A quick note about “anesthesia-free dental cleanings”. This is a term that some grooming facilities use, but it is very misleading. It is impossible to clean and evaluate the entire tooth, especially underneath the gum-line where periodontal disease begins, while the pet is awake. This is not only a dangerous practice, but can also be traumatic for your pet. A professional dental cleaning (COHAT), done under anesthesia, includes all of the services listed below and should only be done by veterinary professionals. Please visit AFD.AVDC.ORG
to learn more about why anesthesia-free dental cleanings are NOT recommended by the American Animal Hospital Association, the American Veterinary Medical Association, the Veterinary Oral Health Council, and us.
Radiographs: X-rays will be done of every tooth to help find any cavities, periodontal disease, fractures, “dead” teeth, unerupted teeth, FORLs, abscesses, or other abnormalities. Dogs & Cats are less likely to get cavities and more likely to have periodontal disease (bone loss, abscesses, etc. underneath the gum-line). These things cannot be fully evaluated without dental radiographs. The radiographs, coupled with the oral probing and evaluation, tell us the whole story. This highlights why it is so important for us to only do dental cleanings while our pets are under anesthesia. In order to take full mouth radiographs, they need to stay completely still and not bite down on the sensor, which can only be accomplished during general anesthesia. Additionally, we would not be able to use our ultrasonic dental scaler underneath the gumline in order to get ALL the plaque and tartar off if the patient were awake.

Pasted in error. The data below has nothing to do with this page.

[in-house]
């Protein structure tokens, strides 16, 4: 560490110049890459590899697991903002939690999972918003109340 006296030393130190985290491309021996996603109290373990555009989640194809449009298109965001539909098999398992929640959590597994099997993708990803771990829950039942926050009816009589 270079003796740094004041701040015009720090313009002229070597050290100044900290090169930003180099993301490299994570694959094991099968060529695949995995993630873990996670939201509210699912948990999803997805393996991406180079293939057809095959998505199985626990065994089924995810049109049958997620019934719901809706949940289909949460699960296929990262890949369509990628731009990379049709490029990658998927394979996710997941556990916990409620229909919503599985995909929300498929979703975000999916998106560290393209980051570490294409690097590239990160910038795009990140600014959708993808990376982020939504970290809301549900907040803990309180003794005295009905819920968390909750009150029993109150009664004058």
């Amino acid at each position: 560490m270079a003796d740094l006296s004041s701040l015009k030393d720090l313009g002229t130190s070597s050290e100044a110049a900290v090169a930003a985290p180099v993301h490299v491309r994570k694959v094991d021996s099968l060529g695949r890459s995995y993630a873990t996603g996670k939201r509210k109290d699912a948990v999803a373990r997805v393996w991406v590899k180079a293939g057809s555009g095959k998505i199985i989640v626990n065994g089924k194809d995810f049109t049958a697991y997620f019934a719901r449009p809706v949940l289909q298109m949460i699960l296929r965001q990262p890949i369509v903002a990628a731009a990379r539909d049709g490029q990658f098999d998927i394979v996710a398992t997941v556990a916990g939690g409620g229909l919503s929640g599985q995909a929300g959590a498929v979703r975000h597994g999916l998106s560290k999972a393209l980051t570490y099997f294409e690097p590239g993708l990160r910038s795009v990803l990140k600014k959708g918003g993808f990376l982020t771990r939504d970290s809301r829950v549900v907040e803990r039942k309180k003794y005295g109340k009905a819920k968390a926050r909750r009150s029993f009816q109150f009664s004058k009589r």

Doctor’s Oral Exam: The doctor will evaluate each tooth to identify any crown fractures, mobility, large pockets, or other abnormalities. The doctor will also do a complete oral evaluation. They will make sure that your pet’s tongue, cheeks, hard palate, soft palate, tonsils, frenulum, and facial structures are normal.
Scaling: We use an ultrasonic scaler to quickly remove the plaque and tartar on the teeth and underneath the gumline. Once the scaling has been completed, your pet’s teeth will be coated with a substance, called ICPlaque, which allows us to easily see if there are any areas of plaque (the white substance that later hardens and turns into tartar) that need to also be removed. Once the teeth are completely clean, they are polished. Polishing them will make the surface of the teeth smooth. A smooth tooth makes it harder for plaque and bacteria to adhere to. This will help maintain your pet’s dental health.
Oravet: Once everything is completed, we are excited to be able to apply Oravet to your pet’s teeth! Oravet works as a barrier that basically coats the tooth surface and makes it slicker, so that plaque and tartar cannot adhere as easily. The initial application lasts 2 weeks. After that, you can keep it up with either an Oravet chew once a day or a swab on the teeth once a week.
Extractions: We are in the business of saving teeth. However, sometimes a tooth is compromised enough that it is recommended to be extracted. We will follow your instructions on the drop off form concerning extractions, and we can always give you a call and discuss this recommendation with you mid-procedure.
Periodontal Treatments: Sometimes a tooth looks like it’s on it’s way to being removed, but doesn’t have enough bone loss to warrant extraction. These teeth typically have large pockets but are otherwise healthy. Here at Midtown, we are able to usually save these teeth with a product called Doxirobe. Doxirobe is a filler that contains an antibiotic. This filler hardens to form a seal between the tooth and gum. This protects the pocket from further infection and helps facilitate gingival growth so that the affected tooth is no longer in danger of extraction.